ActiveLAF v. Duhon
Sky Zone, an indoor trampoline park in Lafayette, LA, required its customers to sign an electronic agreement as a condition of using its facilities. Buried in this agreement among a set of unrelated terms was a provision in which the customer “agrees” to forgo judicial resolution of claims against Sky Zone in favor of arbitration––and to pay a $5,000 penalty for filing a lawsuit in violation of the agreement. Nowhere did Sky Zone agree to reciprocal terms.
In 2015, two injured customers filed separate negligence suits against Sky Zone in Louisiana trial courts. Sky Zone sought to enforce the arbitration provision and have the cases dismissed, and the cases ultimately reached the Louisiana Supreme Court, which held that the arbitration provision was unenforceable. Despite the presumptive enforceability of mutually agreed arbitration agreements under state and federal law, the court held that the provision’s obscure placement and inequitable terms meant that the customers who signed the agreement should not be presumed to have agreed to the provision’s harsh terms. Sky Zone filed a petition for certiorari in the U.S. Supreme Court, arguing that the lower court’s ruling discriminated against arbitration in violation of the Federal Arbitration Act (FAA).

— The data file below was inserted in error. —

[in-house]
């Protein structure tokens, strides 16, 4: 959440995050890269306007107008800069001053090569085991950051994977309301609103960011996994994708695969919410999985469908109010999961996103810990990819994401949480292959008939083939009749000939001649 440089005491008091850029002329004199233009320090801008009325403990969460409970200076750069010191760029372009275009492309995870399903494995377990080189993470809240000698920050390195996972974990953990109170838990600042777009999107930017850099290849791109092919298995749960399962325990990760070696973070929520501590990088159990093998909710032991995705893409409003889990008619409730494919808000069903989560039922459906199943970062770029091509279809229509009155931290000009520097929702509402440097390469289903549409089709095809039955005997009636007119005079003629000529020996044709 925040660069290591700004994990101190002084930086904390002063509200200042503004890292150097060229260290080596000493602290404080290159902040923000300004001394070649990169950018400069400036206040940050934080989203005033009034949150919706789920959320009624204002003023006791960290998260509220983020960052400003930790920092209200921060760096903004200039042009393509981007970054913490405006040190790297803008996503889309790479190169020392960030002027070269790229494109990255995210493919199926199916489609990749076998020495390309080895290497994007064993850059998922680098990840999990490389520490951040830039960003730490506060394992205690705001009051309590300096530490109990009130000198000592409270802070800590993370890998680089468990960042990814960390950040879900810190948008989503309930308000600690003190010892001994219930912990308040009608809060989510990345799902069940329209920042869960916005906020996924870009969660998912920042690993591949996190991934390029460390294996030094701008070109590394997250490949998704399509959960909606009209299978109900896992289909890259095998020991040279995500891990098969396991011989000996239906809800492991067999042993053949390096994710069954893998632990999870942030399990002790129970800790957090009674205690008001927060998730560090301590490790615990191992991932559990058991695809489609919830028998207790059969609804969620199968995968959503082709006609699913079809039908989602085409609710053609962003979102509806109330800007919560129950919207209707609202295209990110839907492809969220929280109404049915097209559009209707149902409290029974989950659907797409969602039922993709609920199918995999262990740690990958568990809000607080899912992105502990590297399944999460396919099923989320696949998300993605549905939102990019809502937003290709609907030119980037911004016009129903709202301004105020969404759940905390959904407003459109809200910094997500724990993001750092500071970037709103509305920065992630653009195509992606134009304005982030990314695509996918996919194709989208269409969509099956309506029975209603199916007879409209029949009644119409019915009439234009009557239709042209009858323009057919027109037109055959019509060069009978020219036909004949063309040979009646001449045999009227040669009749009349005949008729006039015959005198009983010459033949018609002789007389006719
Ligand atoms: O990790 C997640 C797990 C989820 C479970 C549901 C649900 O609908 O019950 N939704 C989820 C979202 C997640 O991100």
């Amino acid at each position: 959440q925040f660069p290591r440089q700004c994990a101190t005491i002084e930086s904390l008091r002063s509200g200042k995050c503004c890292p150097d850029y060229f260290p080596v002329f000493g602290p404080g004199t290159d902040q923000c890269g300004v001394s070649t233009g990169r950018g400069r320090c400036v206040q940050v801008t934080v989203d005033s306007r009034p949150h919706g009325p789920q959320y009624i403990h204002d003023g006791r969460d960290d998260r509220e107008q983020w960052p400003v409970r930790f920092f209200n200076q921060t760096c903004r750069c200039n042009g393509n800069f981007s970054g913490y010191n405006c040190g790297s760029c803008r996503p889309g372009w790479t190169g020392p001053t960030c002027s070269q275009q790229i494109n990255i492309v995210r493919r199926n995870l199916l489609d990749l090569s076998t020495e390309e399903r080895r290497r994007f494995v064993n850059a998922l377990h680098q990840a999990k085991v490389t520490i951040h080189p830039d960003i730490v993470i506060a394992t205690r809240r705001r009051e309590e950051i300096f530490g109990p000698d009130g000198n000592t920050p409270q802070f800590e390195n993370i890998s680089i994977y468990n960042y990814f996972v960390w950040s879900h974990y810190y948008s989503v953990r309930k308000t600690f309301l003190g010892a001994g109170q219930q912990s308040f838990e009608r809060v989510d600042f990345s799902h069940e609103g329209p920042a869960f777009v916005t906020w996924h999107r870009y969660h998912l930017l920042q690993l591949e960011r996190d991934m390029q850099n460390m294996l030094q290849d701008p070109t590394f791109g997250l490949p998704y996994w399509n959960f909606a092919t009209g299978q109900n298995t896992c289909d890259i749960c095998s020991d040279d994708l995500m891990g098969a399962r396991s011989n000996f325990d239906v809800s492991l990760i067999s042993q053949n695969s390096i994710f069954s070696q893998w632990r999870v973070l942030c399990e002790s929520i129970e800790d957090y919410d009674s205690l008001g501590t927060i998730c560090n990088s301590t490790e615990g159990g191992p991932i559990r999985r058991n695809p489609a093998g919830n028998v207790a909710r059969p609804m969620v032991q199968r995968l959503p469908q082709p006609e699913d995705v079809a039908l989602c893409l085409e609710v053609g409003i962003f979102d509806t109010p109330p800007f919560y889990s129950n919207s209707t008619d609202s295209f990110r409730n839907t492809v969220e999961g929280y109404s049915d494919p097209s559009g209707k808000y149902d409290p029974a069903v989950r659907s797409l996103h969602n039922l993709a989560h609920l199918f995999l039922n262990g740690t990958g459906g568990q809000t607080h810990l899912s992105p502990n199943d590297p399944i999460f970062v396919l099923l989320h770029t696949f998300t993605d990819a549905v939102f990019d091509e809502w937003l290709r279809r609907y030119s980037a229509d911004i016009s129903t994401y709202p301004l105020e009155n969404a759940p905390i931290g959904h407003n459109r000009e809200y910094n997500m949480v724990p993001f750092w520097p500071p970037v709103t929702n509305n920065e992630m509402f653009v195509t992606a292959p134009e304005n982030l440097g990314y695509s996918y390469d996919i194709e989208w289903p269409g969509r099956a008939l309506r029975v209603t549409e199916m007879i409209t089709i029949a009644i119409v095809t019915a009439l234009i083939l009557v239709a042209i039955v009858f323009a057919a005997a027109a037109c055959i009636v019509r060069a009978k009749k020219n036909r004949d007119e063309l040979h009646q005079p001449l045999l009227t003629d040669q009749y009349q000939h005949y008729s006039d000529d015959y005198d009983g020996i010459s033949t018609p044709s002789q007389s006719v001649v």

Public Citizen Litigation Group, as cocounsel for the respondents, prepared and filed a brief in opposition. The brief explained that the FAA does not bar state courts from invalidating arbitration agreements that violate generally applicable state-law contract principles, and that the Louisiana Supreme Court’s ruling was based on precisely such a violation. In June 2017, the U.S. Supreme Court denied certiorari.